Thursday, 26 August 2010

Humboldt (and Venezuelans|und Venezolaner)

Alexander von Humboldt wrote the following at the start of his long visit to Venezuela in 1799. The place was Cariaco, now a third-rank town that was an important "city" in Venezuela back then.

"We met in the city many people who through a certain lightness of behaviour, through a wider scope of ideas and - may I say - through a strong preference for the form of government of the United States, showed they had a lot of links with the outside world. Here we heard for the first time under these skies people pronouncing the names of Franklin and Washington with excitement. Next to the expression of this excitement we got to hear complains about the current situation of New Andalusia, images, often exaggerated, of the natural wealth of the country, and passionate, impatient desires for a better future"

Alexander von Humboldt hat folgendes am Anfang seines Aufenthalts in Venezuela 1799 geschrieben. Der Ort war Cariaco, eine wichtige "Stadt" im damaligen Venezuela, jetzt einfach ein Kaff.

"Wir lernten in der Stadt viele Leute kennen, die durch eine gewisse Leichtigkeit des Benehmens, durch umfassenderen Ideenkreis und, darf ich hinzusetzen, durch entschiedene Vorliebe für die Regierungssorm der Vereinigten Staaten verriethen, daß sie viel mit dem Ausland in Verkehr gestanden. Hier hörten wir zum erstenmal in diesem Himmelsstriche die Namen Franklin und Washington mit Begeisterung aussprechen. Neben dem Ausdruck dieser Begeisterung bekamen wir Klagen zu hören über den gegenwärtigen Zustand von Neu-Andalusien, Schilderungen, oft übertriebene, des natürlichen Reichthums des Landes, leidenschaftliche, ungeduldige Wünsche für eine bessere Zukunft."


  1. I've read a lot of Humboldt's Venezuela diaries and this is just one part where you wonder "was this really 210 years ago?" He also found that in Caracas, no white people had climbed the Avila, as it was considered low-class to sweat. He and his buddy Bonpland ended up making the climb with African slaves and Indians. He found people to be open and conversational and always offering him food and shelter. He describes how talented drivers and boatmen overcame lousy transportation infrastructure (no pier at La Guaira, for example) and piracy. Its a wonderful read.

  2. Boz,

    His diaries are amazing. I also ask myself: was it really then or now?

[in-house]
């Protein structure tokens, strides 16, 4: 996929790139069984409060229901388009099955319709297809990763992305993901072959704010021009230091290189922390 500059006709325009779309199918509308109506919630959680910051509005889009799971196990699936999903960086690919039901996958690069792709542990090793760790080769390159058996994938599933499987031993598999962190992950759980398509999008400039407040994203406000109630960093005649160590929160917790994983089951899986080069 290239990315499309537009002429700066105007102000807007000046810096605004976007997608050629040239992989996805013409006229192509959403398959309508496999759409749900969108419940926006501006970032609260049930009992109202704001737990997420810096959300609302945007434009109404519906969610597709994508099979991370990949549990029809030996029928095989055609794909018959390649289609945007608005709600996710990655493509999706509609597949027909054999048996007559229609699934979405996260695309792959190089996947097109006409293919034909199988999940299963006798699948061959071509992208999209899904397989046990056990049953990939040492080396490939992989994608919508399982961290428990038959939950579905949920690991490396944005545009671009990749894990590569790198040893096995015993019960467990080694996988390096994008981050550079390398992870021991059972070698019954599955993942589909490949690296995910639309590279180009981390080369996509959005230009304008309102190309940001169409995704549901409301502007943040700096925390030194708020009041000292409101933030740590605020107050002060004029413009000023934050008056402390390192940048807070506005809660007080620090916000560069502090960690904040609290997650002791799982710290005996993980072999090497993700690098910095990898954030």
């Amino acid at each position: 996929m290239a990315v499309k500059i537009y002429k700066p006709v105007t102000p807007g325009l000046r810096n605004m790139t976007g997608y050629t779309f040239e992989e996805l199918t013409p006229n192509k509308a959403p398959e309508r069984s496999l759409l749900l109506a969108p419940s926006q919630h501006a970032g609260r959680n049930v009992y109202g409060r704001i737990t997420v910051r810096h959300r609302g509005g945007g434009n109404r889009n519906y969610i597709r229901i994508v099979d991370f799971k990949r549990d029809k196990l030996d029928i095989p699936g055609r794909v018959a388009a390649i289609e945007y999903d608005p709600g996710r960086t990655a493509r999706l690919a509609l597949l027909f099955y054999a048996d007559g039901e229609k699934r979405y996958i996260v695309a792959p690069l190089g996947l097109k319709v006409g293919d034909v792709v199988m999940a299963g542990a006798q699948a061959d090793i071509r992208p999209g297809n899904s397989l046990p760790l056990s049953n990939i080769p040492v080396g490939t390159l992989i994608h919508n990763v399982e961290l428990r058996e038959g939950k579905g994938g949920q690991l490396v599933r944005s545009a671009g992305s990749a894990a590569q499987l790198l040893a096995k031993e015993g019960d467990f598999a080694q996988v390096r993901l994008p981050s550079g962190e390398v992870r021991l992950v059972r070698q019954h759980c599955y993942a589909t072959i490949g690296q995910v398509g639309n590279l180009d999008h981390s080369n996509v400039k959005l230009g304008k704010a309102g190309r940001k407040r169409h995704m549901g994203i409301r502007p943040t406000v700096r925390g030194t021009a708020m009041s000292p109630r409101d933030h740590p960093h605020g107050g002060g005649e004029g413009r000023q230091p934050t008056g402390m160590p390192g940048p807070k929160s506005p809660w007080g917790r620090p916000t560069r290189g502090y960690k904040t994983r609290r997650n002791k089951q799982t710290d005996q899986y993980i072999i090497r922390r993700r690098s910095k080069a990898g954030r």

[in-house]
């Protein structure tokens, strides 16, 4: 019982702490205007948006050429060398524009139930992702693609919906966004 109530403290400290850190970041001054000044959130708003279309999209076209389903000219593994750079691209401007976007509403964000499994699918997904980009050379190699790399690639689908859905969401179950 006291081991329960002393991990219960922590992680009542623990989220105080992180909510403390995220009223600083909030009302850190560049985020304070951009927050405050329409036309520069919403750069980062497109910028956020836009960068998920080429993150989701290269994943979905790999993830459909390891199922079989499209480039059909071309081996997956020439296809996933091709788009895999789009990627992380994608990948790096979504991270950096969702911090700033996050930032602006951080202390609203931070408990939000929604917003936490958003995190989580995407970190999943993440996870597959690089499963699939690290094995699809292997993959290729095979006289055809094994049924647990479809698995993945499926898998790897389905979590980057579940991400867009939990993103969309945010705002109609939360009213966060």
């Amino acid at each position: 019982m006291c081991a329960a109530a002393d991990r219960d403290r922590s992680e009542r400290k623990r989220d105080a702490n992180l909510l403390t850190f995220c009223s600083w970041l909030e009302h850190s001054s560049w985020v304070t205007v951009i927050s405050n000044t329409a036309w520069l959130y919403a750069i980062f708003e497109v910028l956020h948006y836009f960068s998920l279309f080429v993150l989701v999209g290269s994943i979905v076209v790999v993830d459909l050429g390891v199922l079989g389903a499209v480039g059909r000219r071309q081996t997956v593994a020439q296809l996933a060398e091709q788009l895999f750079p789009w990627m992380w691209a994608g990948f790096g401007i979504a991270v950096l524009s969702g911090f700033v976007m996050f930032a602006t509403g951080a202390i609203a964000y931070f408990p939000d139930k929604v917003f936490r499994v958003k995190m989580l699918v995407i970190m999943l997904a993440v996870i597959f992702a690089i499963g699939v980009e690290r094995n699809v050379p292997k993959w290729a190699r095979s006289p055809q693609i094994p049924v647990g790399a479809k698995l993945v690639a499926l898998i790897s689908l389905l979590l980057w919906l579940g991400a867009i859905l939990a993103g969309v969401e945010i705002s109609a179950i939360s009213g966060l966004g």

His writings are a treasure of information on every field and a great tool for understanding Venezuela back then and even now.
    I imagine - if we had a functional government that cared- a Humboldt trail with boards indicating what Humboldt wrote about the place back then.

    I wonder what edition you have read, I would like to recommend a good version for English speakers. The English version in Gutenberg is a shortened one and there are some wonderful passages left out.

    I am trying to write a bit in Spanish for Venezuelans here

  3. Kepler,

    we just discovered the Penguin Great Journeys series but after reading the 100 page booklet we are in want of more. Which edition do you recommend?

  4. Hi, Anonymous. I am not sure as I read Humboldt's account in German and French.

    I later wanted to quote him and show some passages to a couple of friends who didn't speak German or French and found the text in Gutenberg

    The text is OK, but not complete. I didn't find several parts I very much wanted to show where he wrote about the mentality in Venezuela. The text is probably more than your booklet and you can get it for free. I see at Amazon that you can get for free the Kindle book...probably it is the same version.

    Perhaps this is the real deal in English:

    But bear in mind: that would be the first book. Also: Humboldt discusses in detail about everything. At times it can be tough reading, even if he knows what to's just that few people are so interested in so many details about so many subjects. For instance: there could be a couple of pages here about geology of one region, then about botany and then he goes into the social and historical perspective and his actual experiences.

    Hope that helps.


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